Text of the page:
- The publisher of a novel about Edgar Allan Poe's child bride defended the book against allegations that its author, Lenore Hart, lifted material from another work about Poe's young wife.

St. Martin's Press released a brief statement yesterday saying it had compared Hart's The Raven's Bride to Cothburn O'Neal's The Very Young Mrs. Poe and found any similarities limited to the inevitable overlap of two novels covering the same subject: Virginia Clemm, who married Poe when she was 13.

St. Martin's said Hart had supplied a detailed response that cited her biographical and historical research.

"As Ms. Hart explained in her response, of course two novels about the same historical figure necessarily reliant on the same limited historical record will have similarities," the statement read. "We have reviewed that response and remain satisfied with Ms. Hart's explanation."

British author Jeremy Duns has posted numerous excerpts on his blog - http://jeremyduns.blogspot.

com - noting the two books share not just plot points, but language and even invention. In November, Little, Brown and Company pulled Q.R. Markham's Assassin of Secrets after Duns and others had noted the novel had taken material from numerous other books.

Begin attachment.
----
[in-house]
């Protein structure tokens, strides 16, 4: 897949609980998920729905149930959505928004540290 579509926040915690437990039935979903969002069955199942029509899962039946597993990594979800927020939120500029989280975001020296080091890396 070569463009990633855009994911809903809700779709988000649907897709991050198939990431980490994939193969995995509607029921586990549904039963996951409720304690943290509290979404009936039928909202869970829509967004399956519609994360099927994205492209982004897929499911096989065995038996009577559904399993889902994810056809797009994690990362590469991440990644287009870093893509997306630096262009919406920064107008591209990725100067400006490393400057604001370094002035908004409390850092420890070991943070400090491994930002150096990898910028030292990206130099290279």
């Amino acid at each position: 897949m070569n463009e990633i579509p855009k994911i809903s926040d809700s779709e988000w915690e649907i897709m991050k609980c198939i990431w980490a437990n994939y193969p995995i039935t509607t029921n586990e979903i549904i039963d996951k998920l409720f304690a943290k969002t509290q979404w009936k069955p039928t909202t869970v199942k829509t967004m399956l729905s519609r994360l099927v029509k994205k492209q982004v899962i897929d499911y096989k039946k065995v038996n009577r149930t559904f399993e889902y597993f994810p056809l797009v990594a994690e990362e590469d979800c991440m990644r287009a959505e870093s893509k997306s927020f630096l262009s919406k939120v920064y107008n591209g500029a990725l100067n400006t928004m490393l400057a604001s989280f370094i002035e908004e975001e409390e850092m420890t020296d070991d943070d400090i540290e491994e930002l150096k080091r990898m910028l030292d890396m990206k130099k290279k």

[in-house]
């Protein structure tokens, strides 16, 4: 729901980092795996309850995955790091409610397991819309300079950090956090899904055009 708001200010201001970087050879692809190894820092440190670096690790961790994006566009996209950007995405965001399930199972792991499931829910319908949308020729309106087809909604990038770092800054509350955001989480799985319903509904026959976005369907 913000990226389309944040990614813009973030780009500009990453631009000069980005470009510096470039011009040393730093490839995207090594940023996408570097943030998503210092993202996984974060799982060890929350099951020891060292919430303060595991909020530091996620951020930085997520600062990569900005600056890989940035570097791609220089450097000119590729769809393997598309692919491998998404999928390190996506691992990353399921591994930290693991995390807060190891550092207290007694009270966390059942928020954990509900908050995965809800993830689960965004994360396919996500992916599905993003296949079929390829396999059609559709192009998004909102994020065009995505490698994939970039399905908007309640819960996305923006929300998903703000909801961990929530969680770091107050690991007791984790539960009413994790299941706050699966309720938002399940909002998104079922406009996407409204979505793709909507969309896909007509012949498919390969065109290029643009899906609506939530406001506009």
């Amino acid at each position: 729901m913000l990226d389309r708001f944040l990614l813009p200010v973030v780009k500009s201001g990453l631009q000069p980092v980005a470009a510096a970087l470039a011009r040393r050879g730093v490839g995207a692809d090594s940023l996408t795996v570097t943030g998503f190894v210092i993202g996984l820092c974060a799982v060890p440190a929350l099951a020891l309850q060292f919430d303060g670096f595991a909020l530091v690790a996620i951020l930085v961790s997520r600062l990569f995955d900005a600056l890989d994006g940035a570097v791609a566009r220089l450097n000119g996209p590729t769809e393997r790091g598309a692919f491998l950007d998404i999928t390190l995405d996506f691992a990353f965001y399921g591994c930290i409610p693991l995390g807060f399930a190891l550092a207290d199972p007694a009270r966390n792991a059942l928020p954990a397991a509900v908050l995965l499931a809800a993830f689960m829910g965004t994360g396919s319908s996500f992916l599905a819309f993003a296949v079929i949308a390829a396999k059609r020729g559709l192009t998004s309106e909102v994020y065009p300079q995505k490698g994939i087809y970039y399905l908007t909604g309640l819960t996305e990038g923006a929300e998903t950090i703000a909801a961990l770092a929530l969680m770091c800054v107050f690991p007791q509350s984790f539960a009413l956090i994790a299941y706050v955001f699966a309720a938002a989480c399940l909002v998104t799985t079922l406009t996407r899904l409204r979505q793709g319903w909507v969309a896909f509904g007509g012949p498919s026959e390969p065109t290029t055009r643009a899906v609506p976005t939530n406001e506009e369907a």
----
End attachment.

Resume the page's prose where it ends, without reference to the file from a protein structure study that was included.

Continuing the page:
"As I repeatedly pointed out, Hart stole scenes and passages that O'Neal invented for his novel; i.e. they never happened," Duns wrote in an email yesterday about St. Martin's statement. He added that the "level of precise language" the novels have in common "cannot be coincidence."

O'Neal's book was published in 1956. The author died in 2001.

A sample passage from his book reads: "Beyond Hopewell and the confluence of the Appomattox, the James grew narrower and wound in great loops around Bermuda Hundred. Further on, the current was swifter, foaming against gray boulders and lush green islands which twisted the channel torturously."

A passage from The Raven's Bride, published early this year, reads: "Beyond the confluence of the Appomattox, the James grew narrower and wound in great loops about Bermuda Hundred. The current ran more swiftly there, shoving its relentless force against gray rocks and lush low peninsulas which twisted the channel into a shallow treacherous serpent whose narrow back we must ride."

In an interview in May with the online magazine www.bookslut. com, Hart acknowledged reading O'Neal's book, but only after she had turned in a "corrected draft" of her novel. "The two novels might feel similar for other reasons: We both write about the same real people and real events, not fictional ones either of us had created out of thin air. We both told the story of HER life," she said.